Resilient Cougs soar past No. 7 Arizona

BEYOND THE WHITEBOARDS and diagramming of plays, beyond the sheer athleticism on the hardcourt apparent to even the most novice of observers, really good teams have something more. It's no great mystery, it's a truism in all sports -- the ability to triumph over adversity, that certain mental toughness and resiliency. These Cougs have it, and it was on display when WSU knocked off No. 7 Arizona.

That's not to say the Cougs don't play wicked defense, can heat up on offense with the best of 'em and have a coaching staff -- headed by Tony Bennett -- that is truly clicking on all cylinders these days. They do, indeed, have all of that. But these Cougars have something else, too.

On any given night, the other guys are going to put together a run against the Cougs, probably more than just one. The officials are going to make some calls that go against the crimson troops. Heck, two critical cogs on the front lines of the crimson machinery will even run into one another in a freak collision, necessitating time on the bench getting stitched up -- that's basketball. And other Cougars who haven't played significant game minutes in days are going to have to suddenly step up and answer the call.

Yet when Big 'Mo is going the other way, the really good teams, they don't allow a 17-4 spree. They limit it to a 9-2 run. And after they've weathered the storm, the really good teams, well they respond with a counterpunch not like a pawing jab, but rather a haymaker whistling straight for the other guy's chin. And that's exactly what WSU did against against Arizona on Saturday.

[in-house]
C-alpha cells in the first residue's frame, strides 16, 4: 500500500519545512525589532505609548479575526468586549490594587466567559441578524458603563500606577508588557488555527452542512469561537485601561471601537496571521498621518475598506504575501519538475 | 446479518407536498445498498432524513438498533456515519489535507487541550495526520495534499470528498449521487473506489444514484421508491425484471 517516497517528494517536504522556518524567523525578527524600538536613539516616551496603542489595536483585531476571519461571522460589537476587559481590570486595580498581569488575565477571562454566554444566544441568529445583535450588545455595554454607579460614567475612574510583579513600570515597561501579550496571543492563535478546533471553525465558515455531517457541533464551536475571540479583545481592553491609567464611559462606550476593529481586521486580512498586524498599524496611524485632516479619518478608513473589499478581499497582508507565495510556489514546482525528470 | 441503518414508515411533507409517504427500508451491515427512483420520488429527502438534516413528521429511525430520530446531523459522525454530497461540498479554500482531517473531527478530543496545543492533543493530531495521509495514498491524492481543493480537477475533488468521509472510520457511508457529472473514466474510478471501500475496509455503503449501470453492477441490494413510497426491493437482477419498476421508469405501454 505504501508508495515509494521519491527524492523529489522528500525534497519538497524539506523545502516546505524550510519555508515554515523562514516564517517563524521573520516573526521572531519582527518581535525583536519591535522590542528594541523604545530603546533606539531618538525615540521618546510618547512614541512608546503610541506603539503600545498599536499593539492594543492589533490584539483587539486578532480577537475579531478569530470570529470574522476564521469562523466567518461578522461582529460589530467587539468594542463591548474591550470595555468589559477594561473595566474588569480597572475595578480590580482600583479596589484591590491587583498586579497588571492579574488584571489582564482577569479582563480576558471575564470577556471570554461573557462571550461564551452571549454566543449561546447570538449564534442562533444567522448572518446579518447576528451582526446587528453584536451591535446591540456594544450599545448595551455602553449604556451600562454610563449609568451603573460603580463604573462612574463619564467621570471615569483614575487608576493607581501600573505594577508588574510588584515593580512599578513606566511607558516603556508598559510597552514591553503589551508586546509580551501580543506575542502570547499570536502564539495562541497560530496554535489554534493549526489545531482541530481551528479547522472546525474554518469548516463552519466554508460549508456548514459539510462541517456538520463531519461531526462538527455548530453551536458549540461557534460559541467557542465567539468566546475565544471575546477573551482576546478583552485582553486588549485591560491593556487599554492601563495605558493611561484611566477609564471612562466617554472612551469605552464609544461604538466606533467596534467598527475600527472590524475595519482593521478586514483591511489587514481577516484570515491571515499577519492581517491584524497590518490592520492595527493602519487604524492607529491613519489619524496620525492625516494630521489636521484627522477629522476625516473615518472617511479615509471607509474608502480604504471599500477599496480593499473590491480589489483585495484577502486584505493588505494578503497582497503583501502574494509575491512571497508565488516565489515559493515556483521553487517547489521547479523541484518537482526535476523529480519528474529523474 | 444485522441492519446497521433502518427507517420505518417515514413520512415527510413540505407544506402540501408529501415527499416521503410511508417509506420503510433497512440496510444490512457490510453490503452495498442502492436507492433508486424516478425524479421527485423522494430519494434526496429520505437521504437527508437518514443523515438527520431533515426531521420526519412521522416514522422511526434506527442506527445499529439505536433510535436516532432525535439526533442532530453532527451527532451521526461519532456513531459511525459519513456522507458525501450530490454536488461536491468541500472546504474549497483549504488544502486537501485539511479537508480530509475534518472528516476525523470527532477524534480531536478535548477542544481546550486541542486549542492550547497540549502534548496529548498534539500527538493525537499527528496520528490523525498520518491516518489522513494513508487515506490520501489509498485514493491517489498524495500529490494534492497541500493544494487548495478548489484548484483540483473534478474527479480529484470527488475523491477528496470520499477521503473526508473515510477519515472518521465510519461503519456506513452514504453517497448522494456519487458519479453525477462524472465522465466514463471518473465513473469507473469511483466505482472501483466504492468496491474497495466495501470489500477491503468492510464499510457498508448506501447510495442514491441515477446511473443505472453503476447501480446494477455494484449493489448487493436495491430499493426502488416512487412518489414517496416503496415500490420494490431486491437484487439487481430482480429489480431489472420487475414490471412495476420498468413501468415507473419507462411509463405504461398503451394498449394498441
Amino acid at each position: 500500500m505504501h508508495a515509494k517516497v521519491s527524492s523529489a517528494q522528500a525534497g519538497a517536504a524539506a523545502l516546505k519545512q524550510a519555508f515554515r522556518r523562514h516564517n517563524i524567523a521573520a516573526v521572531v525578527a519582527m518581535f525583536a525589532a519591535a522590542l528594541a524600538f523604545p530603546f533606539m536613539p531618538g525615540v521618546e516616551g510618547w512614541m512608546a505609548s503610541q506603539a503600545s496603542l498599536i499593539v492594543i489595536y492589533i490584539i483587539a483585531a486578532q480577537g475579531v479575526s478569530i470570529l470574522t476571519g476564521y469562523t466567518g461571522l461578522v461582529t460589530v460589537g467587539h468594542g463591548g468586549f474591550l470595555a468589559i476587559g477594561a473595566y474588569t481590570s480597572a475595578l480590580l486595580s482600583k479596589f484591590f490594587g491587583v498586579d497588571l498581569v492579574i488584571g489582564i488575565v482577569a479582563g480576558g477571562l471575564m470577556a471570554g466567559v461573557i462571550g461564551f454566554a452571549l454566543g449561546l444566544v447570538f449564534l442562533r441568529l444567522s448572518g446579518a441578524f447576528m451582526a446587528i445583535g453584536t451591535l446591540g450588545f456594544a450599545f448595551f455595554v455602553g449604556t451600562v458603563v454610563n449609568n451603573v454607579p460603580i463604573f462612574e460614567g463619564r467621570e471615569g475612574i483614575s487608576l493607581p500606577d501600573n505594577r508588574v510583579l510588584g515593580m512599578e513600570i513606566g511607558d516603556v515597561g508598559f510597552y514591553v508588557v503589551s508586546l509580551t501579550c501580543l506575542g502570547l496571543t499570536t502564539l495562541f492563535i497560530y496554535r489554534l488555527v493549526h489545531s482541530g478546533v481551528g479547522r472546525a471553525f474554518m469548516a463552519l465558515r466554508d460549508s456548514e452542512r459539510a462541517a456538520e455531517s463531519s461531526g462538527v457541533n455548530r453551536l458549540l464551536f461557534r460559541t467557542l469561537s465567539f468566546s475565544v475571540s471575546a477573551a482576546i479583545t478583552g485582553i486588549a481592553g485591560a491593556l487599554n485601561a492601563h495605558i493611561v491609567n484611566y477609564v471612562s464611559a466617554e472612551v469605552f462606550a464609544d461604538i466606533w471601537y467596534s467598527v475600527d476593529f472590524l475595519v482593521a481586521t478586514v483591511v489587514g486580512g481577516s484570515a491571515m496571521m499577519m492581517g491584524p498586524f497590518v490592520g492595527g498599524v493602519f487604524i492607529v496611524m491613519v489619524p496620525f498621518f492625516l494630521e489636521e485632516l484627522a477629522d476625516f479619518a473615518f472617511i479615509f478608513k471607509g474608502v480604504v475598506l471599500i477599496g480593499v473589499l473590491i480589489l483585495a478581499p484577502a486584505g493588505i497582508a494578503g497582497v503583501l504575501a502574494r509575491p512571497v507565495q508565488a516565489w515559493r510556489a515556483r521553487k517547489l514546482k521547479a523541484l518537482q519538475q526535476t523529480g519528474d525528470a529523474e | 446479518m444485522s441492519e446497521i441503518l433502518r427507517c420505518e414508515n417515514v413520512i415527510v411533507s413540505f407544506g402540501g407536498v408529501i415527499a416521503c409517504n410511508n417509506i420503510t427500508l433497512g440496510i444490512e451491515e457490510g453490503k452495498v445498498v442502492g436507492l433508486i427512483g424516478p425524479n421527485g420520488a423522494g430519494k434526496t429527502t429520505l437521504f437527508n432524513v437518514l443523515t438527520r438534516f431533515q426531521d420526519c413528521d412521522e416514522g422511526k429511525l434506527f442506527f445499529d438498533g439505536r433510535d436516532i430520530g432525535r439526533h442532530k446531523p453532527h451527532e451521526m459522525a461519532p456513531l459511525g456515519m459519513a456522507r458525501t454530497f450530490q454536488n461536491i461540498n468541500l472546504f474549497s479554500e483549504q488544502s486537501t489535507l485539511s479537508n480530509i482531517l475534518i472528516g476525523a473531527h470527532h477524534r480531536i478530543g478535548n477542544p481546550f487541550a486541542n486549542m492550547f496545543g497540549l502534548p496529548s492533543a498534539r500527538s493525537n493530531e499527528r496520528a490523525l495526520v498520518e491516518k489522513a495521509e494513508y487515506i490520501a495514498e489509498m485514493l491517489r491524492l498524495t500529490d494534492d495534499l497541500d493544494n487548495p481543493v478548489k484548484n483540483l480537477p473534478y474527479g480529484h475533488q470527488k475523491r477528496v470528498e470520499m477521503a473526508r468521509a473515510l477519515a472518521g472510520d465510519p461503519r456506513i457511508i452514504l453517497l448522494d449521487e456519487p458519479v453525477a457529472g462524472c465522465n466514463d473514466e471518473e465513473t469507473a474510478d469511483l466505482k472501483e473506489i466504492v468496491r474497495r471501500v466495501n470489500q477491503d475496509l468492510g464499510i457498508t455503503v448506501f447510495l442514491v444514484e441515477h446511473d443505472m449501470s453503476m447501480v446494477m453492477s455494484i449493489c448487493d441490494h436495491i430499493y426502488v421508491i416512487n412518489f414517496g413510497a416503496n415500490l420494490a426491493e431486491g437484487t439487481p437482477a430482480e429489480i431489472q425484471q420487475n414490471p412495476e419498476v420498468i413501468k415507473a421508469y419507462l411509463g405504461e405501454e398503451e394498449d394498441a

ON A NIGHT when Washington State further exorcised some demons, not only against 'Zona but also against bonus time, the Cougs had lost their last eight straight overtime contests dating back to 2000 -- there was a feeling in Friel Court late Saturday night that perhaps the beginning of something very special had, finally and undeniably, arrived. The Cougs, after all, have only one senior on the entire roster this season.

And there was that senior, Ivory Clark, a force of nature in the opening minutes against Arizona, propelling Washington State to an early 10-point lead. There was Derrick Low, suffering through an uncharacteristic off night shooting but still following his shot and keeping the possession alive, dishing out assists, stealing the rock and playing stout, game-deciding defense down the stretch.

There was Robbie Cowgill, blocking shots and once again finding that deft shooting touch in the paint and a hook shot of yore. There was Kyle Weaver, who more and more is becoming that guy who just... makes... plays... and on both ends of the court.